“Worst-Case Climate Scenario” – Ice Sheets in Greenland and Antarctica Loss Rates Rapidly Increasing

Greenland Ice Sheet Melting

A recent report confirms that ice sheets in Greenland and Antarctica, whose melting rates are rapidly increasing, are matching the Intergovernmental Panel on Climate Change’s worst-case climate warming scenarios. Credit: I. Joughin

A recent report confirms that ice sheets in Greenland and Antarctica, whose mass-loss rates have been rapidly increasing, are matching the Intergovernmental Panel on Climate Change’s worst-case sea-level rise scenarios.

The study, published in Nature Climate Change, compares ice-sheet mass-balance results from satellite observations with projections from climate models. The results come from an international team of scientists from the University of Leeds (UK) and the Danish Meteorological Institute (DMI), who are also part of the ongoing Ice Sheet Mass Balance Inter-comparison Exercise (IMBIE).

IMBIE is an international collaboration between scientists, established in 2011 as a community effort to reduce uncertainties in different satellite-based measurements of ice sheet mass balance, and is co-funded by ESA and NASA.

Since the systematic monitoring of ice sheets began in the early 1990s, Greenland and Antarctica combined lost 6.4 trillion tonnes of ice between 1992 and 2017 – pushing global sea levels up by 17.8 millimeters. If these rates continue, ice sheets are expected to raise sea levels by a further 17 cm (6.7 in) – exposing an additional 16 million people to annual coastal flooding by the end of the century.

Tom Slater, lead author of the study and climate researcher at the Centre for Polar Observation and Modelling at the University of Leeds, comments, “Satellites are our only means of routinely monitoring these vast and remote areas, so they are absolutely critical in providing measurements which we can use to validate ice sheet models.

Antarctica and Greenland Contribution Sea Level Change

The Antarctic and Greenland ice sheet contribution to global sea level according to IMBIE (black), compared to satellite observations and projections between 1992-2040 (left) and 2040-2100 (right). Credit: IMBIE

“Satellite observations not only tell us how much ice is being lost, they also help us to identify and understand which parts of Antarctica and Greenland are losing ice and through what processes – both are key in helping us improve ice sheet models.”

IMBIE uses data from various satellite missions – including ESA’s ERS-1, ERS-2, Envisat, and CryoSat missions, as well as the EU’s Copernicus Sentinel-1 mission – to monitor changes in the ice sheet’s volume, flow, and mass.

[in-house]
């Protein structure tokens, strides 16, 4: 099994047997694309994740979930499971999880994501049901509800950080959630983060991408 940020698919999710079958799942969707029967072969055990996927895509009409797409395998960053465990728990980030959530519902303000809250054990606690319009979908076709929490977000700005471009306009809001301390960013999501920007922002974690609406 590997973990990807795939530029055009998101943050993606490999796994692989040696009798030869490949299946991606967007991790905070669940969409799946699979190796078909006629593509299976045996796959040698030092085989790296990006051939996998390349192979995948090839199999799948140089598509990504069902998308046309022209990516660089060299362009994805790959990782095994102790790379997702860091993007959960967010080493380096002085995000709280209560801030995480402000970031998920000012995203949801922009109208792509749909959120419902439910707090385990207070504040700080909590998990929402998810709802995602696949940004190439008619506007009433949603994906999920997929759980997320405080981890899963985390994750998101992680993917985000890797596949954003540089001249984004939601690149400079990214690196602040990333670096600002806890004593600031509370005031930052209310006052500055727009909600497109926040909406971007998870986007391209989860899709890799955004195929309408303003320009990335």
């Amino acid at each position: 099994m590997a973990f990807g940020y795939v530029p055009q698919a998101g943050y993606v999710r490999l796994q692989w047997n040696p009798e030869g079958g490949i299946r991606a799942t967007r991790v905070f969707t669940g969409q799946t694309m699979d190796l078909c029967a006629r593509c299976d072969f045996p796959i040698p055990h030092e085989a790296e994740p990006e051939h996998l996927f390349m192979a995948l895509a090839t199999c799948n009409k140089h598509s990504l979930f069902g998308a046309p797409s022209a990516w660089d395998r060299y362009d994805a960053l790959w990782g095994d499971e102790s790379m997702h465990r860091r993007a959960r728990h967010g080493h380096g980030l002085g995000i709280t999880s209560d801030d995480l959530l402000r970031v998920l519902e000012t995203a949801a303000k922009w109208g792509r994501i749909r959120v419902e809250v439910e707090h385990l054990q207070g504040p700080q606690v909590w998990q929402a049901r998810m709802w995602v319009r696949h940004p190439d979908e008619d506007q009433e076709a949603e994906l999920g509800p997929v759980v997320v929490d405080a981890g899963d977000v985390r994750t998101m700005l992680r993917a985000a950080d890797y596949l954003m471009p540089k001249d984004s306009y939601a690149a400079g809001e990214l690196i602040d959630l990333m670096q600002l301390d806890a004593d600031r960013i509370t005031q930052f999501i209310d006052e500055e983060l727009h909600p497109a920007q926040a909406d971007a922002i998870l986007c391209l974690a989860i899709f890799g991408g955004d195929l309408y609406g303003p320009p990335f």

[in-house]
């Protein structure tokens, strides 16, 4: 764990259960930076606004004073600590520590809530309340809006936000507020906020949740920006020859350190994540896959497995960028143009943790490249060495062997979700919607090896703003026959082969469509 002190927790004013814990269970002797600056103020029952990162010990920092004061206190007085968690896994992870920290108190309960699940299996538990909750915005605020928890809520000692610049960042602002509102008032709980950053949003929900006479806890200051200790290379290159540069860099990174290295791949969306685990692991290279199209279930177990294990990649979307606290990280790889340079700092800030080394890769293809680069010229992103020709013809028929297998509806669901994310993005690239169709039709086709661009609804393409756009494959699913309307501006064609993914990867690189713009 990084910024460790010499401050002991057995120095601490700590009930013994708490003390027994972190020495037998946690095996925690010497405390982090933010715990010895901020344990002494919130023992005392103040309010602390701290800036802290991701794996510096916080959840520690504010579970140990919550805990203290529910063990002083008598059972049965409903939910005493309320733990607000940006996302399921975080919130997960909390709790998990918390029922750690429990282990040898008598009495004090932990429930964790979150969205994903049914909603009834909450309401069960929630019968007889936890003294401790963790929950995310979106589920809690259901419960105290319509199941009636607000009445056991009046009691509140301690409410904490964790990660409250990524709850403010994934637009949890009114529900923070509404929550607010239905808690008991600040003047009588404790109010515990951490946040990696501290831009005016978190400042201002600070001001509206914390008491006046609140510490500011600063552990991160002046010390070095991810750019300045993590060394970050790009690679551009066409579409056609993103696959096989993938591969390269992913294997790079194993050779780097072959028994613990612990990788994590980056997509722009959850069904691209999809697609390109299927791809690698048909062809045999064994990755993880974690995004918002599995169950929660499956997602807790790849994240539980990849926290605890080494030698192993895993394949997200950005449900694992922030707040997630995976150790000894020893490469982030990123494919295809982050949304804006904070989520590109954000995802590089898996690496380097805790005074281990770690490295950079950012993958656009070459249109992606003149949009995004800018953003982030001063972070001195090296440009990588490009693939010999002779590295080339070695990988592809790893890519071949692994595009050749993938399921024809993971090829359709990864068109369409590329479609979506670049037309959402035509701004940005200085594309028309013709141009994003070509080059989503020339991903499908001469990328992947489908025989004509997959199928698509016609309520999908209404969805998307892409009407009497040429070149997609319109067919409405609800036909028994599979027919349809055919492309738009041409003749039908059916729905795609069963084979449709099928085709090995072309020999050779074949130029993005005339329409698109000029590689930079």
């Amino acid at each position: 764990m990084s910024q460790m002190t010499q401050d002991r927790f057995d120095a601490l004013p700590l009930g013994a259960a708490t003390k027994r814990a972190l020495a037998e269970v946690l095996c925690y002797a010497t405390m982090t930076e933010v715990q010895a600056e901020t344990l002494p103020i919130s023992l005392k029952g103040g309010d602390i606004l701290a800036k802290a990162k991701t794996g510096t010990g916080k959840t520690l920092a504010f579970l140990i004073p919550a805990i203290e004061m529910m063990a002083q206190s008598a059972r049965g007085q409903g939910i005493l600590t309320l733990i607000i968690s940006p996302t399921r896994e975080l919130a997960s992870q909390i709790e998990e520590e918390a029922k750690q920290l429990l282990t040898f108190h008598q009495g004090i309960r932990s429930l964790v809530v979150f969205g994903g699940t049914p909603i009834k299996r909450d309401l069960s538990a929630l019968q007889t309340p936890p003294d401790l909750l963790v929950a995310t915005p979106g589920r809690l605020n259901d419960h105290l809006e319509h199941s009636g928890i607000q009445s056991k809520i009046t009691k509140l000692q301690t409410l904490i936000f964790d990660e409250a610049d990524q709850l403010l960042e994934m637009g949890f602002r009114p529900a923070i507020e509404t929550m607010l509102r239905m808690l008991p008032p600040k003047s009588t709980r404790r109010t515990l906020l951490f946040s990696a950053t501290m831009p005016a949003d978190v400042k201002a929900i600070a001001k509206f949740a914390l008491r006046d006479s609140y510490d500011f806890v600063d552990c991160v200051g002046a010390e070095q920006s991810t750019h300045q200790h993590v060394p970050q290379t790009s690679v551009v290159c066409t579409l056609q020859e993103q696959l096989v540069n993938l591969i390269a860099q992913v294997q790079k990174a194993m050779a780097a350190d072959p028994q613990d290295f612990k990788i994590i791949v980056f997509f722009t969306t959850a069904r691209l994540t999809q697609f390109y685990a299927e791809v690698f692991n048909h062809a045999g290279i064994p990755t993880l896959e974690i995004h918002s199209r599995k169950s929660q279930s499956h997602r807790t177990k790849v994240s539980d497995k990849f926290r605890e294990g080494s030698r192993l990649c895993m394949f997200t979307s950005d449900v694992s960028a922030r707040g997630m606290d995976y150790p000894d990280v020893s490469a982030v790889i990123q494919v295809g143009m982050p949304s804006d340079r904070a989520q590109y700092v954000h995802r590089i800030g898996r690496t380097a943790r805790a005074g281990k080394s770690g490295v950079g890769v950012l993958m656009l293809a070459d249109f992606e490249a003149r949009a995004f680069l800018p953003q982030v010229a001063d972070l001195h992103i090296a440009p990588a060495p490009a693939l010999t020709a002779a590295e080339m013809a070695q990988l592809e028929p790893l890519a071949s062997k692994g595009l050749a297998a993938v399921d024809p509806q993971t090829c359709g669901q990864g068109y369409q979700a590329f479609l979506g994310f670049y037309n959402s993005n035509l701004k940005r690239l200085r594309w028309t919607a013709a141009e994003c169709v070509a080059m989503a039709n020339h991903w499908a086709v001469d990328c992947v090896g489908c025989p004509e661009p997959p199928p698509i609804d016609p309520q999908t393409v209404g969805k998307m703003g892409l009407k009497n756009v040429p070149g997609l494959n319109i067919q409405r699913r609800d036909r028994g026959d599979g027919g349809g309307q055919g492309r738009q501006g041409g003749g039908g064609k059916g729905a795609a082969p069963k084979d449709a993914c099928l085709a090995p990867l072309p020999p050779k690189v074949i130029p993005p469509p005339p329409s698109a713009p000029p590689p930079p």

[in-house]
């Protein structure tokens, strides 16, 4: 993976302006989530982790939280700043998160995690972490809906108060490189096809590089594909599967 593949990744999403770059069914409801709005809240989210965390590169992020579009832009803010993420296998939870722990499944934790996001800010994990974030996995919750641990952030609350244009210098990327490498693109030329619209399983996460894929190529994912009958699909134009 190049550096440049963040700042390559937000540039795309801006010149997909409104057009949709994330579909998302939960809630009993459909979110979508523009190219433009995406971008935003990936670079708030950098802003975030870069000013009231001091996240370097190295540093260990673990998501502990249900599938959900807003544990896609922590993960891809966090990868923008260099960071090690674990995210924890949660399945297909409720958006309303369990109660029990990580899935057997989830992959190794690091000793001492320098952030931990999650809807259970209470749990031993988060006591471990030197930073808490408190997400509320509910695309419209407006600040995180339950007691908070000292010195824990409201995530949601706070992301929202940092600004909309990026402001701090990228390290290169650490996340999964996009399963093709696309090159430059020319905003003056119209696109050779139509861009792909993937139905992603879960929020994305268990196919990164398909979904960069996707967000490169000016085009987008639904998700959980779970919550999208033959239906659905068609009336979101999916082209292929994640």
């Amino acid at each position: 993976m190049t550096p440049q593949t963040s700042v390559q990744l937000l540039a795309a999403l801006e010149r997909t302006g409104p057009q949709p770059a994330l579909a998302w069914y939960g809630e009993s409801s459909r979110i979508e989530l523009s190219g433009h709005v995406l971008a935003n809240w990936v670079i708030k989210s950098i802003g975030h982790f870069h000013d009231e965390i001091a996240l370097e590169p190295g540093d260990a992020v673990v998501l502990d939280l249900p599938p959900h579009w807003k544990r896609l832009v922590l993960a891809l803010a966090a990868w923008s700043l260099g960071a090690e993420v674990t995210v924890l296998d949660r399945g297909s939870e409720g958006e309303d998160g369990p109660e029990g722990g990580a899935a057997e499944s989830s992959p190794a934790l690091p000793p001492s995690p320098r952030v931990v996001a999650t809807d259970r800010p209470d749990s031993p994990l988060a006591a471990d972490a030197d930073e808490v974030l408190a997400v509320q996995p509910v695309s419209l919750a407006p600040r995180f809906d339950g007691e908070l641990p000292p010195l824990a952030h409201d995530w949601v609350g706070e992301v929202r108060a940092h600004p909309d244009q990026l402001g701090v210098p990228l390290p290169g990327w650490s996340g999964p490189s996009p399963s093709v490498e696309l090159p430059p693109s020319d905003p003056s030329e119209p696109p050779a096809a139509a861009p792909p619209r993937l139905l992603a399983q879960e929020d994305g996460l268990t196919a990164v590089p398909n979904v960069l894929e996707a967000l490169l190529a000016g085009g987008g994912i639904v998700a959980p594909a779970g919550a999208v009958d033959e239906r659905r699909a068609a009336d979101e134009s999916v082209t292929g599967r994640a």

Ruth Mottram, co-author of the study and Climate Scientist at DMI, adds, “Data from ESA satellite missions have underpinned many advances in our understanding of ice sheet behavior over the past three decades. ESA’s family of satellite radar altimeters: ERS-1, ERS-2, Envisat and CryoSat have provided a long-term continuous record of ice sheet changes since the early 1990s.”

ESA’s Marcus Engdahl adds, “Satellite observations are showing us that the ice sheets are reacting surprisingly rapidly to environmental change. It is vital that scientists have access to data from future satellite missions that can observe polar areas, for example, the next high priority Copernicus candidate missions CRISTAL, ROSE-L, and CIMR.”

Reference: “Ice-sheet losses track high-end sea-level rise projections” by Thomas Slater, Anna E. Hogg and Ruth Mottram, 31 August 2020, Nature Climate Change.
DOI: 10.1038/s41558-020-0893-y

IMBIE is supported by ESA’s EO Science for Society program and ESA’s Climate Change Initiative, which generates accurate and long-term satellite-derived datasets for 21 Essential Climate Variables, to characterise the evolution of the Earth system.

5 Comments on "“Worst-Case Climate Scenario” – Ice Sheets in Greenland and Antarctica Loss Rates Rapidly Increasing"

  1. if they melt soi fast at current temps ,just imagine how fast they melted 1000 trs ago when it was 40-50 degrees warmer

  2. Greenland melt started 3 weeks late and started building 3 weeks early this year. The arctic ice started building mass 3 weeks early. This is according to Danish Meteorological Institute.
    The Antarctic the last time I checked a week ago was 233000km above the 30 year trend. This is according to NISDC

  3. Frank observations | September 8, 2020 at 7:46 pm | Reply

    Haha whats the concern, this ice got there somehow. Water levels had to be higher, goofnuts. Get used to the earth being a living organism.

  4. I am now 83 years old and have been hearing such predictions since I was a boy Still no real sign of flooding from melting ice.

  5. I think Republicans will continue to buy the line that non of this is real or a threat until Miami Beach is underwater. It’s already under contant high-tide flooding so they are building bigger and bigger pumps and planning to raise roads. My prediction of sea level rise is much faster than all of these models. Try melting ice in the sink and watch how the melting accelerates.

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